Bethlehem Moment 2
Nov 20, 2018
Ed Gallagher 49 W. Greenwich
A Bethlehem Moment: November 8, 1961
In Berlin August 1961, the Communists built a wall, and in Bethlehem November 1961 fourteen young men joined a U.S. Army expanding to meet an escalating international crisis. Before these “boys” touched a uniform, much less a weapon, they were dead, incinerated in a tragic plane crash near Richmond on the way to basic training. Their deaths hit the town hard. They were our neighbors, living on Broad St, Center, Brodhead. Though aged 17-22 – yes, one was 17 — they were “boys” to us. Their high school class pictures stared at us from the obituaries. They lived at home with Mom and Dad, had nicknames from cowboy heroes, pets that followed them everywhere, girls they didn’t want to leave, careers on hold. Some had never flown before. We gasped at the terror of the phone that rings in the dead of night. We watched helplessly as hope drained away. We grieved with mothers who ran shrieking from houses, never to be the same again. We shrugged shoulders with fathers who had premonitions of disaster. We were reminded through our shared mourning that we are a town not just a geographically framed collection of individuals. We were reminded that there is no such thing as a “cold” war. Lest we forget these valuable lessons, we erected a monument, which now resides in the Rose Garden.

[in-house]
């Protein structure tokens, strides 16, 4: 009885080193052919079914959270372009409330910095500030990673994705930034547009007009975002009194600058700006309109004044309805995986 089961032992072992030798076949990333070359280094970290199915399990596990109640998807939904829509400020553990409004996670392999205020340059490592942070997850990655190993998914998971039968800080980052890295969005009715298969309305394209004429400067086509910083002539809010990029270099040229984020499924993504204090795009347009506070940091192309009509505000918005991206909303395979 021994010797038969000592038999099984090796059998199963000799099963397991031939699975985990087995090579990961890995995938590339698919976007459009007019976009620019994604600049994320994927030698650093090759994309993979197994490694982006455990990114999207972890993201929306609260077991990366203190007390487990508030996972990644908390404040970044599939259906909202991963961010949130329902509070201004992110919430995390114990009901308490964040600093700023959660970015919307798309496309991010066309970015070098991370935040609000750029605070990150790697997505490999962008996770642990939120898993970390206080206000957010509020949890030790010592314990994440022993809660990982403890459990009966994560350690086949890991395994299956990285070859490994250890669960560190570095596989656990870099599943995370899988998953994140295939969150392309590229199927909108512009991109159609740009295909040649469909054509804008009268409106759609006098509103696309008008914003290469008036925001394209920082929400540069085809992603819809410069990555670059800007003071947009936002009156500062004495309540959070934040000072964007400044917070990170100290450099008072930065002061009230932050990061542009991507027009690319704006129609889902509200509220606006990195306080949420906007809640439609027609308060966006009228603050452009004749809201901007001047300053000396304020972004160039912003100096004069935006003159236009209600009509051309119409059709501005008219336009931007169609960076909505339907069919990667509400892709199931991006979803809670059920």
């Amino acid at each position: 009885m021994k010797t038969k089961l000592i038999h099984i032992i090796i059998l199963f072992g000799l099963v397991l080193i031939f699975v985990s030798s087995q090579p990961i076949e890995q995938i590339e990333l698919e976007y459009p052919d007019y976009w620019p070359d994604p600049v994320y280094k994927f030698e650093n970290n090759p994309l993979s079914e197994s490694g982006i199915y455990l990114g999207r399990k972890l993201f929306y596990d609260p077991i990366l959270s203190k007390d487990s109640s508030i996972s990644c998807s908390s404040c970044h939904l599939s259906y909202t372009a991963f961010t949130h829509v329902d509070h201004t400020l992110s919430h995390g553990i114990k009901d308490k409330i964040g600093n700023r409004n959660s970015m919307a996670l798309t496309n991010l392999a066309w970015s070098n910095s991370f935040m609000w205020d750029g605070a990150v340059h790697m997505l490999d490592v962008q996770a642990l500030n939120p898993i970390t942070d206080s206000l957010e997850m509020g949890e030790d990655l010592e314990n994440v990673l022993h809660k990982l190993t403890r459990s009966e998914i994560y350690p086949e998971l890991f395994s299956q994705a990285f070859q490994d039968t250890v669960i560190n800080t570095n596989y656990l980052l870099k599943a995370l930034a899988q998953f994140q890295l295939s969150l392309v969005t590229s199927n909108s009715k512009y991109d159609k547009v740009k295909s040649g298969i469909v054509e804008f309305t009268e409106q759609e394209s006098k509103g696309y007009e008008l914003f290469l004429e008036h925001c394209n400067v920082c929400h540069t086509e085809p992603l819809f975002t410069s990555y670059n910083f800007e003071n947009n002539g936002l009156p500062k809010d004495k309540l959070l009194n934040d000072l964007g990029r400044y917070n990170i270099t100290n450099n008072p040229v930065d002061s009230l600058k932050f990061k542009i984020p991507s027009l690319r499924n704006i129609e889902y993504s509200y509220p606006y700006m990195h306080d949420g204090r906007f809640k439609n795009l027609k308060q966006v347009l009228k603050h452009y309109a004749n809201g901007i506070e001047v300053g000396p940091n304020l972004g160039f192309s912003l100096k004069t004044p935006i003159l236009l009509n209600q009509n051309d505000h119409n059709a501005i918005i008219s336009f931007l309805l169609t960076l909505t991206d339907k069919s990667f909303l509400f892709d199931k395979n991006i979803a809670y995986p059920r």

For a more detailed description of this event, see the “Bethlehem Pays the Price for Freedom 1961” post dated Nov. 18.